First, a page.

Cappo (Elliott Edusah), Two Tonne (Jordan Peters) and Kidda (Reda Elazouar) want to end the century with a bang at the hottest party in town and are driving round London on a mission to score some tickets. There is also a girl involved – Sophie (Kassius Nelson), who is sort of Two Tonne’s girlfriend. Cappo, the studious one of the three and manager of the pop group they have formed, also fancies her – but he doesn’t have a prayer. He is also trying to tell his mates that he wants out from that pop group but is kind of scared to say it.
And that is about as much I can tell you of the plot. Because there is a language spoken in London, a “yoof talk” version of English, which is largely incomprehensible to nearly everyone over forty. Its roots appear to be in young, black culture but I’ve heard many white youngsters speak it too. And that is the language of the film. Director Reggie Yates would appear to have the same passion for linguistic authenticity as Ken Loach had in films such as Sweet Sixteen. So in this case it is very much a film for the young. Mum and Dad steer clear.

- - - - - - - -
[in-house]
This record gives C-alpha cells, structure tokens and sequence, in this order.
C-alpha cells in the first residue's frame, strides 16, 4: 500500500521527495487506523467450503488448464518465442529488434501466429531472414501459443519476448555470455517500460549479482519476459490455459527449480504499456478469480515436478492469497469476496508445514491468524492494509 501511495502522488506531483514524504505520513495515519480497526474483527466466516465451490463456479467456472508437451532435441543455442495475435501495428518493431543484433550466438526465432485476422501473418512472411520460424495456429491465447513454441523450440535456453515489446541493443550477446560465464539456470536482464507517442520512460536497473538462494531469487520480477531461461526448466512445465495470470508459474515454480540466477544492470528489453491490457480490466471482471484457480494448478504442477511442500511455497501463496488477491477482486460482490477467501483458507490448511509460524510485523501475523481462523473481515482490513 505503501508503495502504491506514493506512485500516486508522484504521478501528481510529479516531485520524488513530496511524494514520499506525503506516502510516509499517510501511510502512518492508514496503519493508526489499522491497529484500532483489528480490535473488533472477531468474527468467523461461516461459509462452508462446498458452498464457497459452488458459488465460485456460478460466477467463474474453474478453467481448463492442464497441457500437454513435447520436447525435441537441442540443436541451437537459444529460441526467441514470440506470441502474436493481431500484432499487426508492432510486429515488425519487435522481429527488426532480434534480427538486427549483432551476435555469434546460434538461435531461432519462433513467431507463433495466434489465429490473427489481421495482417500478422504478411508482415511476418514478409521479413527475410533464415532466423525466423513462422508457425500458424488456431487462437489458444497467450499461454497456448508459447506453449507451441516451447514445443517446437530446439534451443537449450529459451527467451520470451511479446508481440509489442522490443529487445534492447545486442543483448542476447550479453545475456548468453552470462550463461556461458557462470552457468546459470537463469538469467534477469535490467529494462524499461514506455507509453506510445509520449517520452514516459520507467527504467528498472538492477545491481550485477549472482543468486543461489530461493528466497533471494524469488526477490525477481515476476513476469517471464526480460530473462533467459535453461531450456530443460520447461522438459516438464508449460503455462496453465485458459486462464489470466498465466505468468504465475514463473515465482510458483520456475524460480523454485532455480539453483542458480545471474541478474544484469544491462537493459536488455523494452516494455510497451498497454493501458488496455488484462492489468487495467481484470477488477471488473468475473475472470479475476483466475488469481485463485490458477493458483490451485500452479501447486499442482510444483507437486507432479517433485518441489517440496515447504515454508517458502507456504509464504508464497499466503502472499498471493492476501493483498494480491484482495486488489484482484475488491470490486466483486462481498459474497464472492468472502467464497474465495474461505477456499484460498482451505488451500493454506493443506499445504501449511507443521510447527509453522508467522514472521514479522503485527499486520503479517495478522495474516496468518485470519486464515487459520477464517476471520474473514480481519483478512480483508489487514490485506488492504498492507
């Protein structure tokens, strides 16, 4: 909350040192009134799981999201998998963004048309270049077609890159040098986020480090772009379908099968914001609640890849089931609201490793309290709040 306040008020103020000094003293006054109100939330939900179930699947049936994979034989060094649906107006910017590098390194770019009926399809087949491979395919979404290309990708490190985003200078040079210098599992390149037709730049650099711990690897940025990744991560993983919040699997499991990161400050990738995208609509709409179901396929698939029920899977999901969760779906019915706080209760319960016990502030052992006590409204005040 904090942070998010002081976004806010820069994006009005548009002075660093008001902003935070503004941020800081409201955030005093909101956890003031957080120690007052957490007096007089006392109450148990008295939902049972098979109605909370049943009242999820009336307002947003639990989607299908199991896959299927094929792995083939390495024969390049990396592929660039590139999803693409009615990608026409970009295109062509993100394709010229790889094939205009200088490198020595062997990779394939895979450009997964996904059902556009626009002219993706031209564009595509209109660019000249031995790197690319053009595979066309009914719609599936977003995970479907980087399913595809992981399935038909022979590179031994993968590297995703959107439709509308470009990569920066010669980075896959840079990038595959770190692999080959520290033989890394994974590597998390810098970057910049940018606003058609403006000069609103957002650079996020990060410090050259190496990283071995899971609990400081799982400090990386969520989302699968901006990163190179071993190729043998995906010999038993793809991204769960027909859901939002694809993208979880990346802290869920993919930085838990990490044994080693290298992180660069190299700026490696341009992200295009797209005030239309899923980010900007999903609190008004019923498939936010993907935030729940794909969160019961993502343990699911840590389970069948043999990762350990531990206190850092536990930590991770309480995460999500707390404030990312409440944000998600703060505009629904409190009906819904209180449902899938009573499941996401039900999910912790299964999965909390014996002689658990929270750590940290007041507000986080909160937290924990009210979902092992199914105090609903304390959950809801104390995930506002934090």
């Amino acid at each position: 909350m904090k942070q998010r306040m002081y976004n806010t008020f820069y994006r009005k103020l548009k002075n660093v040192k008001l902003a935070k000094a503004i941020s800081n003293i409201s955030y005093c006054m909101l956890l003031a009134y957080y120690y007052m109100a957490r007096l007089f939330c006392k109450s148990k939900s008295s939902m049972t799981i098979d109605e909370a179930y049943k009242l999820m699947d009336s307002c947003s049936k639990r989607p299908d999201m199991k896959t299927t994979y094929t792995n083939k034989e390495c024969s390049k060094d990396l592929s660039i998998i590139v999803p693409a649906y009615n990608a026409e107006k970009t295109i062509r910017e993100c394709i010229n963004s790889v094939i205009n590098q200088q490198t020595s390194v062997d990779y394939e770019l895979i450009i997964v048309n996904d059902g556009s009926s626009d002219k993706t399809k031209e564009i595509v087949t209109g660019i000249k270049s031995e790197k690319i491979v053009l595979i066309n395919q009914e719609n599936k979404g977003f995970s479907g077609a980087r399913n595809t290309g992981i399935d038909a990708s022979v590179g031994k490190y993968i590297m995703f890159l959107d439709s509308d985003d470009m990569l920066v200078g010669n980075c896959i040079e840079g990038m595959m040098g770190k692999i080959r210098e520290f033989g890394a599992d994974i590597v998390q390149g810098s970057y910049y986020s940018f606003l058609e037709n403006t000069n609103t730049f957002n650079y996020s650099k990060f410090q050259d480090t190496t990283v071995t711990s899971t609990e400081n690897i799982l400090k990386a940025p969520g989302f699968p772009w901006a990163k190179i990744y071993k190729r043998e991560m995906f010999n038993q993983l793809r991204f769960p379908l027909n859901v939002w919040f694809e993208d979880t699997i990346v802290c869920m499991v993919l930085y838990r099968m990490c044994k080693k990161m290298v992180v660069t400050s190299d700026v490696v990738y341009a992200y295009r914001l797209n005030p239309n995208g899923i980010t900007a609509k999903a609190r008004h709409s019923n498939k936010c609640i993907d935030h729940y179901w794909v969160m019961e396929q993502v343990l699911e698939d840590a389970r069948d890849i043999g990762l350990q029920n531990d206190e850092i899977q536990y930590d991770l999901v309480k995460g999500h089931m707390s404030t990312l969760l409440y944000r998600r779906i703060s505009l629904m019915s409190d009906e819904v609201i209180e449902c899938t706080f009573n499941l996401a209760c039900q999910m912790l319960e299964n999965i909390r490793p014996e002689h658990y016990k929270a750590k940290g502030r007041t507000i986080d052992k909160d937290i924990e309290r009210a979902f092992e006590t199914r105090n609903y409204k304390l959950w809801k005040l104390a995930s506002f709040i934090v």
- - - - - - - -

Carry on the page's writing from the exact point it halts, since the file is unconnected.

The film is well directed and moves at a good lick, and the young actors are all very engaging. They also all have amazingly perfect teeth. But as the only characters I could understand were the older ones, such as Kidda’s Turkish uncle (Youssef Kerkour), I was having to deduce the story purely from its visuals.
So highlights for me were a sequence where Kidda and Cappo steal clothes for the party from a posh store, which relies on mime for its comic effect and a delightful scene where the boys stop for something to eat at a Caribbean fast food restaurant run by a big, scary lady who doesn’t appear to value their custom. I could hear every word she said – and she was very funny.